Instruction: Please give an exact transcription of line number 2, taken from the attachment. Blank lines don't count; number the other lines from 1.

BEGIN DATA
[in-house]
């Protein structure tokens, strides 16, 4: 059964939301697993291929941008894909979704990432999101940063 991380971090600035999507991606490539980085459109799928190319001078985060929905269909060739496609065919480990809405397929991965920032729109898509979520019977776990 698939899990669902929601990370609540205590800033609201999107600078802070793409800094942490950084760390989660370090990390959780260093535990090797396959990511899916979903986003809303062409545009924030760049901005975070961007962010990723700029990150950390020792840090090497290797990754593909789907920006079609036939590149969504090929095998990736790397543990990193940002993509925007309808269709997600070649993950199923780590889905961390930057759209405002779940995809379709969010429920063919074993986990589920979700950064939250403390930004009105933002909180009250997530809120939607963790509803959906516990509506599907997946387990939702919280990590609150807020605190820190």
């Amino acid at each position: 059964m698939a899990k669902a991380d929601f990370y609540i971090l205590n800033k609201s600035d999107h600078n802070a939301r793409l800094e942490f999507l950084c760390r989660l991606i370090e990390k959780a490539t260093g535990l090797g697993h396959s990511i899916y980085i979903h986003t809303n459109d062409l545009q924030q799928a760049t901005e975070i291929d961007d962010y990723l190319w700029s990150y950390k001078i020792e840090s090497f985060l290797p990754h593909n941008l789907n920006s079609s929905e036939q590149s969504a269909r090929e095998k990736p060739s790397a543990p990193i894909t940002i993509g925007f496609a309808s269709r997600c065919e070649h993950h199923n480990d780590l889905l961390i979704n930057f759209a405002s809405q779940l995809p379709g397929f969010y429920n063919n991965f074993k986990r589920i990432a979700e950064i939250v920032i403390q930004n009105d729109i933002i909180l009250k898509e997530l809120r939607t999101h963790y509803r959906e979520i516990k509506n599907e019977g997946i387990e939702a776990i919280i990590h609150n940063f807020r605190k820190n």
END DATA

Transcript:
């Protein structure tokens, strides 16, 4: 059964939301697993291929941008894909979704990432999101940063 991380971090600035999507991606490539980085459109799928190319001078985060929905269909060739496609065919480990809405397929991965920032729109898509979520019977776990 698939899990669902929601990370609540205590800033609201999107600078802070793409800094942490950084760390989660370090990390959780260093535990090797396959990511899916979903986003809303062409545009924030760049901005975070961007962010990723700029990150950390020792840090090497290797990754593909789907920006079609036939590149969504090929095998990736790397543990990193940002993509925007309808269709997600070649993950199923780590889905961390930057759209405002779940995809379709969010429920063919074993986990589920979700950064939250403390930004009105933002909180009250997530809120939607963790509803959906516990509506599907997946387990939702919280990590609150807020605190820190």